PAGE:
Kindle spotted at Real supermarket

Today I was grocery shopping at our local real supermarket, a K-Mart/Wal-Mart type grocery plus cheap department store here in Germany.

I found myself in the magazine and book department, when – lo and behold – I spotted a brand-new display of Kindles. They had the basic Kindle for 49 EUR as well as the Paperwhite. Both are listed as sold out on the real website, which is a good sign.

The other shoppers in the big supermarket didn’t quite get my enthusiasm and one elderly gentleman complained, when I made a beeline straight for the Kindle display and accidentally crossed his path (it was shopping war again at real this morning – which is why I hate going shopping on a Friday, particularly this close to Christmas).

Nonetheless, this is very good news for indie writers and anybody who wants a higher e-book marketshare in Germany in general. Because if Germans buy their electronics at the big electronics stores Media Markt or Saturn (where you can also buy Kindles now), mega-supermarkets like real are places where most of us go every week to buy groceries. A lot of people also peruse the book and magazine departments at these stores, though I rarely do (I normally patronize the small independent newsstand outside the big real store, but this time I bought my TV listings magazine inside real).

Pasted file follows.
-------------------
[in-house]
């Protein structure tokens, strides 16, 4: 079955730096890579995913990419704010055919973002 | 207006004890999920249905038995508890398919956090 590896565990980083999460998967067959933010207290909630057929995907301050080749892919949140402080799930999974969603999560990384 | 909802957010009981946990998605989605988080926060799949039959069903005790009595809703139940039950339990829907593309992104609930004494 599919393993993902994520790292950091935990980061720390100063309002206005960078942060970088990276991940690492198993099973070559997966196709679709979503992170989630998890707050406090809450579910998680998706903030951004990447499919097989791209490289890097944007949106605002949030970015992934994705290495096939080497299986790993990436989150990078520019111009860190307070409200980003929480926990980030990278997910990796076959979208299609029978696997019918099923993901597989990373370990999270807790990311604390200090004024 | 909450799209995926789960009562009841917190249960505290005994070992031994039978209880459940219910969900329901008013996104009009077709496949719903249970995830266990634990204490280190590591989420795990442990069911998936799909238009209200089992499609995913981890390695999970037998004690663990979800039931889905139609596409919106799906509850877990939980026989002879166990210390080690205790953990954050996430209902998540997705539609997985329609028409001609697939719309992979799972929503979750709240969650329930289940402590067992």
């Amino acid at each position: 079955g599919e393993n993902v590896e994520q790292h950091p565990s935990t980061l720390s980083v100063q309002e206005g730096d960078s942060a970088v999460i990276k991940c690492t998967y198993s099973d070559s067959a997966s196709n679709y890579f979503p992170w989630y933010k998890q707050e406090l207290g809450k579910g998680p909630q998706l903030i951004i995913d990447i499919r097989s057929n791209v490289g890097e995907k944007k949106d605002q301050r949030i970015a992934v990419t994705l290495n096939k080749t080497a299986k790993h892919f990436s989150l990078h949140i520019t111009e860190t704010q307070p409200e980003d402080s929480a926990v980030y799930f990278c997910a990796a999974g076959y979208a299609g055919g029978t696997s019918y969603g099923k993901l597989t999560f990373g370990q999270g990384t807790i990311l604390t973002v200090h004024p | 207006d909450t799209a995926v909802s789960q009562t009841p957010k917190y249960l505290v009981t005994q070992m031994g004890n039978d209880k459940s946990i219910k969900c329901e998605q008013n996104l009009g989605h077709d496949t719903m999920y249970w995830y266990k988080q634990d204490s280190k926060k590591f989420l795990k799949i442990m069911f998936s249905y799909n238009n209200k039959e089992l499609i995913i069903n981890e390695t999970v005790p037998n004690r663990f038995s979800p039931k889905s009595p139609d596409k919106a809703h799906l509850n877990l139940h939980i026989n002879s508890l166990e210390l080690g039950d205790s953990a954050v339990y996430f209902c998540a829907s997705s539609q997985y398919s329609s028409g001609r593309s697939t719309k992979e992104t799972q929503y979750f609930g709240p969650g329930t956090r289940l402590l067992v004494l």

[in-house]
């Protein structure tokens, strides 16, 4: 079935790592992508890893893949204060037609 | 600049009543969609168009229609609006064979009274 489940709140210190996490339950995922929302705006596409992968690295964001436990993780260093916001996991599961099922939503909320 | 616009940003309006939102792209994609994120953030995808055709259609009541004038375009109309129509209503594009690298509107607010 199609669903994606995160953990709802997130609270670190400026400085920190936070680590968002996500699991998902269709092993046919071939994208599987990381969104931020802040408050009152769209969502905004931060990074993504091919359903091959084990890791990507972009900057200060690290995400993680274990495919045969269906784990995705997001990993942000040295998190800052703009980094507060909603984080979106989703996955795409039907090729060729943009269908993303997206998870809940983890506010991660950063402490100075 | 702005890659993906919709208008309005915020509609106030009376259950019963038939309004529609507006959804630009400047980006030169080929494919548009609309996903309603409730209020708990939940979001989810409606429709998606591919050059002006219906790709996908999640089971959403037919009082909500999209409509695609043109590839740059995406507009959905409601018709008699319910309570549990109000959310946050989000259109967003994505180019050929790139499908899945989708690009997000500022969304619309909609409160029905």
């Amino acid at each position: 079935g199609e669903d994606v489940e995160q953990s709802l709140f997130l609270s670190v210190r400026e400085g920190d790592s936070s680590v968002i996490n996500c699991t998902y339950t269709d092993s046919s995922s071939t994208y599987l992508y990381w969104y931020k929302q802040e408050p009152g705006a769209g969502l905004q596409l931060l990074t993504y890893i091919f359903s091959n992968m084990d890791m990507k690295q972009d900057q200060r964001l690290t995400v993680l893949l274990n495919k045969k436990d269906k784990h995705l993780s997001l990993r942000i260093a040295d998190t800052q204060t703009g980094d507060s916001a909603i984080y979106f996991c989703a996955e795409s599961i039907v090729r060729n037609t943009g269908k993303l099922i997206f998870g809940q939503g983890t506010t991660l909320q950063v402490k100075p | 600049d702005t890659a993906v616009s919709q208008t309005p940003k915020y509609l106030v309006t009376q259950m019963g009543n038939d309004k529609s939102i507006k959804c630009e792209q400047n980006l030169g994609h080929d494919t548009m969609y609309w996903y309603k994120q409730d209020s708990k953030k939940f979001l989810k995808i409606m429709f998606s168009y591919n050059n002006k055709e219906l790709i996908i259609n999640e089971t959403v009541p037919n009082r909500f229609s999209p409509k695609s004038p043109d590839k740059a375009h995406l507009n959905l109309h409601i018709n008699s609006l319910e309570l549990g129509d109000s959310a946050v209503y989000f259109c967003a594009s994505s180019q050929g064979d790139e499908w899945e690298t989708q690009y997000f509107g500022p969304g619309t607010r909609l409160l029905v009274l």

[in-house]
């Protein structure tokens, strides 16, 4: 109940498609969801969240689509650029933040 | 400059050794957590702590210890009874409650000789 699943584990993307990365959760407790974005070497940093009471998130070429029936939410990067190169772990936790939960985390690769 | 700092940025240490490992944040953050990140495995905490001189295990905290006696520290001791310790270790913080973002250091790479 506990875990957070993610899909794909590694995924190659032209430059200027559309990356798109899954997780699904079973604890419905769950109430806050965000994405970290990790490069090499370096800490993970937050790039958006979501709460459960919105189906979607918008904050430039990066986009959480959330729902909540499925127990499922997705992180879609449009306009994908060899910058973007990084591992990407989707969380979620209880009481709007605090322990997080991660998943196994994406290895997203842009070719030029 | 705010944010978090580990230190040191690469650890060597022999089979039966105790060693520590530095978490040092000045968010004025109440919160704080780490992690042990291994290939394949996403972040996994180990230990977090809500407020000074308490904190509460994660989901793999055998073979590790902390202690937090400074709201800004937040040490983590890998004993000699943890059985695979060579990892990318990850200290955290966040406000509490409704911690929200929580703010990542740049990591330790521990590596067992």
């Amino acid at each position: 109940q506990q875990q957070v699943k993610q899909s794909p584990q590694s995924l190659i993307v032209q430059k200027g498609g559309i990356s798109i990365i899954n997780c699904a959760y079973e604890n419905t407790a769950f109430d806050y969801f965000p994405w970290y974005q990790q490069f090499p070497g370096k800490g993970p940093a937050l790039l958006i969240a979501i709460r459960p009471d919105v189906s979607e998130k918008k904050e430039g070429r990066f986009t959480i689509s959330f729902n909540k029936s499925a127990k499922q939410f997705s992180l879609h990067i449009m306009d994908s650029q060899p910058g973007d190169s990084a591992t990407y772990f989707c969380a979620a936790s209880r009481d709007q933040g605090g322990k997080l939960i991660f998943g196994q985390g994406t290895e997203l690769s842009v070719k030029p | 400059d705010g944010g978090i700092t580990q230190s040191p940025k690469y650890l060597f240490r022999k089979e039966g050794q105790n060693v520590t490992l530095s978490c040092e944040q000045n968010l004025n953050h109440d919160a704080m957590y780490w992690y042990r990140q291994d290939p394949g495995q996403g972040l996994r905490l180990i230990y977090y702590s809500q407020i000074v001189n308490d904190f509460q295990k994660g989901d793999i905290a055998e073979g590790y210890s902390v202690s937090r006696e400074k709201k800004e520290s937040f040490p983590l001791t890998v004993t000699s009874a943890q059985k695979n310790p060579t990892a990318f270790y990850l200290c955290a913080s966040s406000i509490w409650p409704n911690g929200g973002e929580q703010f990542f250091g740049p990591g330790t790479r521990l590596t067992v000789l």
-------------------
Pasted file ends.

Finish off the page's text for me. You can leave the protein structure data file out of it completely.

And if Kindles are available at stores like real, it means that a lot more people are exposed to them, people who may not necessarily shop online and who only go to stores like Media Markt or Saturn to buy household appliances. But everybody needs groceries. For example, my Mom doesn’t shop online or do anything else online for that matter, nor is she interested (we even offered to buy her a tablet, thinking that she might like the mobility aspect and the lack of a keyboard). She doesn’t like Media Markt or Saturn and only goes there, when dragged by me or my Dad. Yet she goes to real to buy groceries.

I’ve said before that if Amazon wants to capture the German e-book market, they need to get away from the “online only” strategy they followed in Germany until 2012. But now Kindles are available in brick and mortar stores where lots of Germans shop and that’s a very good thing for indie writers.

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